- Disproportionately more households can experience deeper fuel poverty
- Two in five homes are off the gas grid and many will depend on more expensive fuel
- House prices tend to be higher in rural areas (on average £19,000 more than in urban areas)
How to Rural proof
Rural proofing should be applied at all stages of policy development.
Defra’s Rural Communities Policy Unit will soon publish new National Rural Proofing Guidelines. The new Guidelines will provide support, advice and successful case studies to help officials across government rural proof their policies and programmes.
If you work for a Central Government Department and would like help and advice on rural proofing, or would like to consider hosting a Rural Proofing Workshop with the help of Defra - please email firstname.lastname@example.org
Support for Departments
Defra’s Rural Communities Policy Unit (RCPU) has been established as the centre of rural expertise within Government, and is able to advise policy‐makers across Whitehall Departments on the likelihood and possible scale of rural impacts, and to suggest actions that might be taken to mitigate these. The RCPU can provide up-to-date information on rural areas and key rural stakeholders.
For help with rural evidence and statistics, the RCPU’s economists, statisticians and research experts are available to help. The Statistical Digest of Rural England provides a wide range of useful statistical data on the issues affecting rural England, with the Rural/Urban Definition (England and Wales) and Local authority rural - urban classification available to help examine the differences and similarities of rural and urban areas.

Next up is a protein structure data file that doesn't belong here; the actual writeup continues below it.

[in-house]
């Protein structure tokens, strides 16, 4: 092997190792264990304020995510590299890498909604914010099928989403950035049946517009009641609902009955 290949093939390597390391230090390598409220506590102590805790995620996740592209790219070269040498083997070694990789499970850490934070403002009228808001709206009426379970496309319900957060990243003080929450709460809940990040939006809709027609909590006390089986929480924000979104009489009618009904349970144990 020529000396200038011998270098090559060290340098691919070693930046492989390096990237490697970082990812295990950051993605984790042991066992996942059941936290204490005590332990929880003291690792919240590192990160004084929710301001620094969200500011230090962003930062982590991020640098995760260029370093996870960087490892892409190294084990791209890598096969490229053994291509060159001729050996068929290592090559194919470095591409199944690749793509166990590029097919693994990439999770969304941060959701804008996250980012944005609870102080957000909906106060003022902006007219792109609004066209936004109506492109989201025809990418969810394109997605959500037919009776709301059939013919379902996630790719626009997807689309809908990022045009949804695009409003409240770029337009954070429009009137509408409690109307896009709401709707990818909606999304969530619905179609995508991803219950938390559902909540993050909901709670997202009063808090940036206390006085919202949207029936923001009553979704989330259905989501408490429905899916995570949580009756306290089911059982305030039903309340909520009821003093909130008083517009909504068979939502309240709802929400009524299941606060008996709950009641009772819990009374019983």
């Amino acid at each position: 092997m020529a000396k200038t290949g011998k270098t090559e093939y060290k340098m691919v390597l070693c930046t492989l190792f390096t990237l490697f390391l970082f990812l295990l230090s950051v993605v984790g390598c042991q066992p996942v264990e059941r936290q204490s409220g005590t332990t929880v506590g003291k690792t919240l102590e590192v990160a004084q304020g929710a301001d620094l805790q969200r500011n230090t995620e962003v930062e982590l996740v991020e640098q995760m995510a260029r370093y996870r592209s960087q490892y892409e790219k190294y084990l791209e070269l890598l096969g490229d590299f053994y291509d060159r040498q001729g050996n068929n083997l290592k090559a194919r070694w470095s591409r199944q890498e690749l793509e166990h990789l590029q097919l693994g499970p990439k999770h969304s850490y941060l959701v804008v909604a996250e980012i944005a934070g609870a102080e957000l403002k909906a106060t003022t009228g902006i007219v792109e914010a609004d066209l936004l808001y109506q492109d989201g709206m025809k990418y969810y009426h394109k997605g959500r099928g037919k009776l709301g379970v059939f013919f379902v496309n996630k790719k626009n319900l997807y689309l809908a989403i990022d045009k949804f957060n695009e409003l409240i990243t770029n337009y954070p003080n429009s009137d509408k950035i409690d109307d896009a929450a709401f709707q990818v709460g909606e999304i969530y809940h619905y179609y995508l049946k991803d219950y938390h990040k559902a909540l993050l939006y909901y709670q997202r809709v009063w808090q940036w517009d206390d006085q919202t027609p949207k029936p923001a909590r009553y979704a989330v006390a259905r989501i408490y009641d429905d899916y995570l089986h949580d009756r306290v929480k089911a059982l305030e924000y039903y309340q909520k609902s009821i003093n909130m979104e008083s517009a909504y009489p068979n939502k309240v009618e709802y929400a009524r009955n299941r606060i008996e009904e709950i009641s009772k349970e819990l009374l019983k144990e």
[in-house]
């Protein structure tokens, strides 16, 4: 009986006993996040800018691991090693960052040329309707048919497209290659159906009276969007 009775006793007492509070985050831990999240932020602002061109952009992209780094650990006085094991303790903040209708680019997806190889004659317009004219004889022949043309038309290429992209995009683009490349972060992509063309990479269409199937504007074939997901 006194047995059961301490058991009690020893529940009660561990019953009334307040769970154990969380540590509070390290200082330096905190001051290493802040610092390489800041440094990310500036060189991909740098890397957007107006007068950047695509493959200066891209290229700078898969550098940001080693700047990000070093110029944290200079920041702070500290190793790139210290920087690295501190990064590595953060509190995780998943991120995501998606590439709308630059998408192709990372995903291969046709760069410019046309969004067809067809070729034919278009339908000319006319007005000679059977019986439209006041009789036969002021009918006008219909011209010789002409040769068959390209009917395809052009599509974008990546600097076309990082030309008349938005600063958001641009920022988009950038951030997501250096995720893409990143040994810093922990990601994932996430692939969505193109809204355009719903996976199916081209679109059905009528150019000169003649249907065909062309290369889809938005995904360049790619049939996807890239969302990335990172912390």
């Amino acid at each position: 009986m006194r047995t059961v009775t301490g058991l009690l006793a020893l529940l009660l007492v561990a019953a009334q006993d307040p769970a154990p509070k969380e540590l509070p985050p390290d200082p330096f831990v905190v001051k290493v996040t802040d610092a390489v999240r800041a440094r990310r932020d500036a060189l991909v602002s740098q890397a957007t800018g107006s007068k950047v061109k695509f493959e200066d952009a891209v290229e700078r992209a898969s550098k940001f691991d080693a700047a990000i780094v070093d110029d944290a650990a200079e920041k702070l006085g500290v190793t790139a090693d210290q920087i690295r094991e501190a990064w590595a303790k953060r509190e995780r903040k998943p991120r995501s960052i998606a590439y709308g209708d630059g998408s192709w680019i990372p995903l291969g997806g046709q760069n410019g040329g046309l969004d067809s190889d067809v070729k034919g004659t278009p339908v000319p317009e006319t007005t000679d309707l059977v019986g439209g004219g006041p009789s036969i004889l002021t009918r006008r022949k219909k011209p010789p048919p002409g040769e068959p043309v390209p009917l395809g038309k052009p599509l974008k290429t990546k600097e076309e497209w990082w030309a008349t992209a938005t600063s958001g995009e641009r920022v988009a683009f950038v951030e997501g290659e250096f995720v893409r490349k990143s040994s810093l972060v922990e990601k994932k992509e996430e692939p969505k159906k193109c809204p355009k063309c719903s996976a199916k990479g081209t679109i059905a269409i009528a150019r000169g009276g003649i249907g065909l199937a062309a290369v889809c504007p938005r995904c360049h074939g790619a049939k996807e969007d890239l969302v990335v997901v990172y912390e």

For support and advice from the RCPU please email email@example.com
Local level Rural proofing guidelines
We know that many local policy makers and service providers need to consider the requirements of people and businesses living and working in rural areas. That is why we have developed a suite of local level rural proofing materials, the aim is that the guidance will help local decision makers to rural proof local policies and practices.
The materials were drawn up as part of our Local Rural Proofing project undertaken with partner organisations involved in local service provision and policy. We worked with the Local Government Association, National Association of Local Councils, and Action for Communities in Rural England, Rural Services Network, County Council Network, and the Community Transport Association. We aim to build up rural proofing principles and practice being applied by local policy and decision makers and make this practice available more widely.
You can access the full suite of materials, including the following project documents
- Resource 1 - What is rural proofing and what are the benefits (PDF 40KB)
- Resource 2 - Rural proofing in practice (PDF 702KB)
- Resource 3 - Rural proofing in practice slide pack
For further information about the local level project please email firstname.lastname@example.org
Published: 9 April 2013
Updated: 16 May 2013
- Policy page rewritten and text changes made and a link to publication PB13925.
- First published.